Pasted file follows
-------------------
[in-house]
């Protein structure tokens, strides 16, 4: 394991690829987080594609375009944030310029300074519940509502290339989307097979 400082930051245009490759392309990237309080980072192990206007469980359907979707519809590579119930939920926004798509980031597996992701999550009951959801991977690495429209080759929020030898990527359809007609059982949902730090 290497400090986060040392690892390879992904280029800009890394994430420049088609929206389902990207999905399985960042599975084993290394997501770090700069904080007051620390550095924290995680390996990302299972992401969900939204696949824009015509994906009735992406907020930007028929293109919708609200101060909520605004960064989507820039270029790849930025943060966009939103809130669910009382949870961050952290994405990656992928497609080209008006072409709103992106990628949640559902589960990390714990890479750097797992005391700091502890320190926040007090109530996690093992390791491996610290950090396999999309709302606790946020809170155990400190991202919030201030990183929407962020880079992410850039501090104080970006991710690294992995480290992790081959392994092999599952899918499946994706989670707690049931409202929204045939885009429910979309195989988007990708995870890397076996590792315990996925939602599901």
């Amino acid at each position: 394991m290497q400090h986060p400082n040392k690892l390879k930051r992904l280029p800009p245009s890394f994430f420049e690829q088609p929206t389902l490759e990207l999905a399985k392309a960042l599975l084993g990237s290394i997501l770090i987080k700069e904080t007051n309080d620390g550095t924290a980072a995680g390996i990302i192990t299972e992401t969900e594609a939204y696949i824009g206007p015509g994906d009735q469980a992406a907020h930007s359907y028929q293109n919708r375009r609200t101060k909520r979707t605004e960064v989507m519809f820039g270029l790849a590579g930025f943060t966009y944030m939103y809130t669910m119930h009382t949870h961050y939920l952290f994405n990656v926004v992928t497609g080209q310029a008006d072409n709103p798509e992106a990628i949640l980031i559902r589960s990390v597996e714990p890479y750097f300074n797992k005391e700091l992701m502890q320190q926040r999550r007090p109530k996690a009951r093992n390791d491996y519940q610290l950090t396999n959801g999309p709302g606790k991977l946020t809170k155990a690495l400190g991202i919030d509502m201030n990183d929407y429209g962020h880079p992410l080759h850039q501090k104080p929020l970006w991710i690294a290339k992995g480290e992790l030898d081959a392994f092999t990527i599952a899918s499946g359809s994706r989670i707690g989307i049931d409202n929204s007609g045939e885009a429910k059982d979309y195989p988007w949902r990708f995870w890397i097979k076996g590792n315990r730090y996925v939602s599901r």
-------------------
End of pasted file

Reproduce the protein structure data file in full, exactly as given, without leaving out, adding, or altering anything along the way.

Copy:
[in-house]
């Protein structure tokens, strides 16, 4: 394991690829987080594609375009944030310029300074519940509502290339989307097979 400082930051245009490759392309990237309080980072192990206007469980359907979707519809590579119930939920926004798509980031597996992701999550009951959801991977690495429209080759929020030898990527359809007609059982949902730090 290497400090986060040392690892390879992904280029800009890394994430420049088609929206389902990207999905399985960042599975084993290394997501770090700069904080007051620390550095924290995680390996990302299972992401969900939204696949824009015509994906009735992406907020930007028929293109919708609200101060909520605004960064989507820039270029790849930025943060966009939103809130669910009382949870961050952290994405990656992928497609080209008006072409709103992106990628949640559902589960990390714990890479750097797992005391700091502890320190926040007090109530996690093992390791491996610290950090396999999309709302606790946020809170155990400190991202919030201030990183929407962020880079992410850039501090104080970006991710690294992995480290992790081959392994092999599952899918499946994706989670707690049931409202929204045939885009429910979309195989988007990708995870890397076996590792315990996925939602599901």
């Amino acid at each position: 394991m290497q400090h986060p400082n040392k690892l390879k930051r992904l280029p800009p245009s890394f994430f420049e690829q088609p929206t389902l490759e990207l999905a399985k392309a960042l599975l084993g990237s290394i997501l770090i987080k700069e904080t007051n309080d620390g550095t924290a980072a995680g390996i990302i192990t299972e992401t969900e594609a939204y696949i824009g206007p015509g994906d009735q469980a992406a907020h930007s359907y028929q293109n919708r375009r609200t101060k909520r979707t605004e960064v989507m519809f820039g270029l790849a590579g930025f943060t966009y944030m939103y809130t669910m119930h009382t949870h961050y939920l952290f994405n990656v926004v992928t497609g080209q310029a008006d072409n709103p798509e992106a990628i949640l980031i559902r589960s990390v597996e714990p890479y750097f300074n797992k005391e700091l992701m502890q320190q926040r999550r007090p109530k996690a009951r093992n390791d491996y519940q610290l950090t396999n959801g999309p709302g606790k991977l946020t809170k155990a690495l400190g991202i919030d509502m201030n990183d929407y429209g962020h880079p992410l080759h850039q501090k104080p929020l970006w991710i690294a290339k992995g480290e992790l030898d081959a392994f092999t990527i599952a899918s499946g359809s994706r989670i707690g989307i049931d409202n929204s007609g045939e885009a429910k059982d979309y195989p988007w949902r990708f995870w890397i097979k076996g590792n315990r730090y996925v939602s599901r």